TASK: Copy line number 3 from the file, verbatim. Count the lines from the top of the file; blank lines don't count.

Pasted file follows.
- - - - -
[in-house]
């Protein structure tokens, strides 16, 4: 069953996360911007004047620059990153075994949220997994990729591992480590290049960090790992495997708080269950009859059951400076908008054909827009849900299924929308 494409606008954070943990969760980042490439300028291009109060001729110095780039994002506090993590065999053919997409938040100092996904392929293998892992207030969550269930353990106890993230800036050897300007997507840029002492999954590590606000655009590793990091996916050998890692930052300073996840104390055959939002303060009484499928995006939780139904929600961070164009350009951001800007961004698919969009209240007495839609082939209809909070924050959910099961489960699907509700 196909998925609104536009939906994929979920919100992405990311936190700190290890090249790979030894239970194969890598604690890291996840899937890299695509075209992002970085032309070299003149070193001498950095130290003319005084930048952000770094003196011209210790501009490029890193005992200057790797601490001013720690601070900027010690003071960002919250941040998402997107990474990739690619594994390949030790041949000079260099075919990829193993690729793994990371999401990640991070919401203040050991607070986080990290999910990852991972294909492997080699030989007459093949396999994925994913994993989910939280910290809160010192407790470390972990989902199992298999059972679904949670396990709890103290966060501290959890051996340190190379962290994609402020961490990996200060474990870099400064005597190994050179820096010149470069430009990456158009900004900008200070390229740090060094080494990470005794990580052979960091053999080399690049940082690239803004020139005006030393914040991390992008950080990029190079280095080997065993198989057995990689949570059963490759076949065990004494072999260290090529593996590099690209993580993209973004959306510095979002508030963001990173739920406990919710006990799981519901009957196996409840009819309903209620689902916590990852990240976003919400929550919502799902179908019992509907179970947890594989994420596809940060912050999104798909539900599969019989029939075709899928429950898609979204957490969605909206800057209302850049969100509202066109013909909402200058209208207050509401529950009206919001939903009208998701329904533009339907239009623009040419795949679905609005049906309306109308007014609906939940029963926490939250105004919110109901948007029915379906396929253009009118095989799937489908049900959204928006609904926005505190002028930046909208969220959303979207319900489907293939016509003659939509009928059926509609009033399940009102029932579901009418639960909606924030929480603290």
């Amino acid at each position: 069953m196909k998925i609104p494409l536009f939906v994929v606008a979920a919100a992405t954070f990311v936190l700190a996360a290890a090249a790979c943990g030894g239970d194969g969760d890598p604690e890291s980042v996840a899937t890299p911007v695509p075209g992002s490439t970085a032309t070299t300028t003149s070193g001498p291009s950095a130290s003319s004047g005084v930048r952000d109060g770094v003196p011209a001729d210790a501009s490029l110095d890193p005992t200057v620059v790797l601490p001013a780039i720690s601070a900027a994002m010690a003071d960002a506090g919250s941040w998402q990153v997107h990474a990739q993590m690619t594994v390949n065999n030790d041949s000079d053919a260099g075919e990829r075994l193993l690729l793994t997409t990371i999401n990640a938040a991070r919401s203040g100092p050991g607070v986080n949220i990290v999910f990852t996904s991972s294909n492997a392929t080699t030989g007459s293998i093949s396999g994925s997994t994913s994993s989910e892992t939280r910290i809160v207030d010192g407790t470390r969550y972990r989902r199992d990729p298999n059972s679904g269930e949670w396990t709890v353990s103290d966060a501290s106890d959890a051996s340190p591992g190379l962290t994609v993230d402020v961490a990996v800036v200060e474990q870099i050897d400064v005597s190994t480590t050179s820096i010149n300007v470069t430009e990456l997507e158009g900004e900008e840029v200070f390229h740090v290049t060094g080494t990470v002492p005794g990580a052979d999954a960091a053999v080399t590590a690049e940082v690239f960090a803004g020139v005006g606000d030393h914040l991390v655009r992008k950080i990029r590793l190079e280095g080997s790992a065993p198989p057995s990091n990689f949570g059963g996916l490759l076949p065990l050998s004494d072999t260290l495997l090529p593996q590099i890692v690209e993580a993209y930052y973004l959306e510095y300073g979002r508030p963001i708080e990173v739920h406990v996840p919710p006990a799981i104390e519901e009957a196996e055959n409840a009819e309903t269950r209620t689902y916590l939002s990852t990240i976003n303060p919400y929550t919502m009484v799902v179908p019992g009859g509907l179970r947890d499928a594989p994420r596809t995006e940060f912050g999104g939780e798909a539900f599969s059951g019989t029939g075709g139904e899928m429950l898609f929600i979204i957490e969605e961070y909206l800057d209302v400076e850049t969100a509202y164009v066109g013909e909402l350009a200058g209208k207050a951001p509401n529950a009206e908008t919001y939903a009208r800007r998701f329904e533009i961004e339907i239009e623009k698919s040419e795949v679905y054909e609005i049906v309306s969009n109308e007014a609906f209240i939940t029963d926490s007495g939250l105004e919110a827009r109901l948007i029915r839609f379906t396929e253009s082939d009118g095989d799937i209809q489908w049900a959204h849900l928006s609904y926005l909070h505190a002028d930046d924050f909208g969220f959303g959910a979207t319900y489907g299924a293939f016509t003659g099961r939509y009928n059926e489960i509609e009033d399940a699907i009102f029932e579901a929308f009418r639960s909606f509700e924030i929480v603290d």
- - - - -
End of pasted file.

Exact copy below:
């Amino acid at each position: 069953m196909k998925i609104p494409l536009f939906v994929v606008a979920a919100a992405t954070f990311v936190l700190a996360a290890a090249a790979c943990g030894g239970d194969g969760d890598p604690e890291s980042v996840a899937t890299p911007v695509p075209g992002s490439t970085a032309t070299t300028t003149s070193g001498p291009s950095a130290s003319s004047g005084v930048r952000d109060g770094v003196p011209a001729d210790a501009s490029l110095d890193p005992t200057v620059v790797l601490p001013a780039i720690s601070a900027a994002m010690a003071d960002a506090g919250s941040w998402q990153v997107h990474a990739q993590m690619t594994v390949n065999n030790d041949s000079d053919a260099g075919e990829r075994l193993l690729l793994t997409t990371i999401n990640a938040a991070r919401s203040g100092p050991g607070v986080n949220i990290v999910f990852t996904s991972s294909n492997a392929t080699t030989g007459s293998i093949s396999g994925s997994t994913s994993s989910e892992t939280r910290i809160v207030d010192g407790t470390r969550y972990r989902r199992d990729p298999n059972s679904g269930e949670w396990t709890v353990s103290d966060a501290s106890d959890a051996s340190p591992g190379l962290t994609v993230d402020v961490a990996v800036v200060e474990q870099i050897d400064v005597s190994t480590t050179s820096i010149n300007v470069t430009e990456l997507e158009g900004e900008e840029v200070f390229h740090v290049t060094g080494t990470v002492p005794g990580a052979d999954a960091a053999v080399t590590a690049e940082v690239f960090a803004g020139v005006g606000d030393h914040l991390v655009r992008k950080i990029r590793l190079e280095g080997s790992a065993p198989p057995s990091n990689f949570g059963g996916l490759l076949p065990l050998s004494d072999t260290l495997l090529p593996q590099i890692v690209e993580a993209y930052y973004l959306e510095y300073g979002r508030p963001i708080e990173v739920h406990v996840p919710p006990a799981i104390e519901e009957a196996e055959n409840a009819e309903t269950r209620t689902y916590l939002s990852t990240i976003n303060p919400y929550t919502m009484v799902v179908p019992g009859g509907l179970r947890d499928a594989p994420r596809t995006e940060f912050g999104g939780e798909a539900f599969s059951g019989t029939g075709g139904e899928m429950l898609f929600i979204i957490e969605e961070y909206l800057d209302v400076e850049t969100a509202y164009v066109g013909e909402l350009a200058g209208k207050a951001p509401n529950a009206e908008t919001y939903a009208r800007r998701f329904e533009i961004e339907i239009e623009k698919s040419e795949v679905y054909e609005i049906v309306s969009n109308e007014a609906f209240i939940t029963d926490s007495g939250l105004e919110a827009r109901l948007i029915r839609f379906t396929e253009s082939d009118g095989d799937i209809q489908w049900a959204h849900l928006s609904y926005l909070h505190a002028d930046d924050f909208g969220f959303g959910a979207t319900y489907g299924a293939f016509t003659g099961r939509y009928n059926e489960i509609e009033d399940a699907i009102f029932e579901a929308f009418r639960s909606f509700e924030i929480v603290d």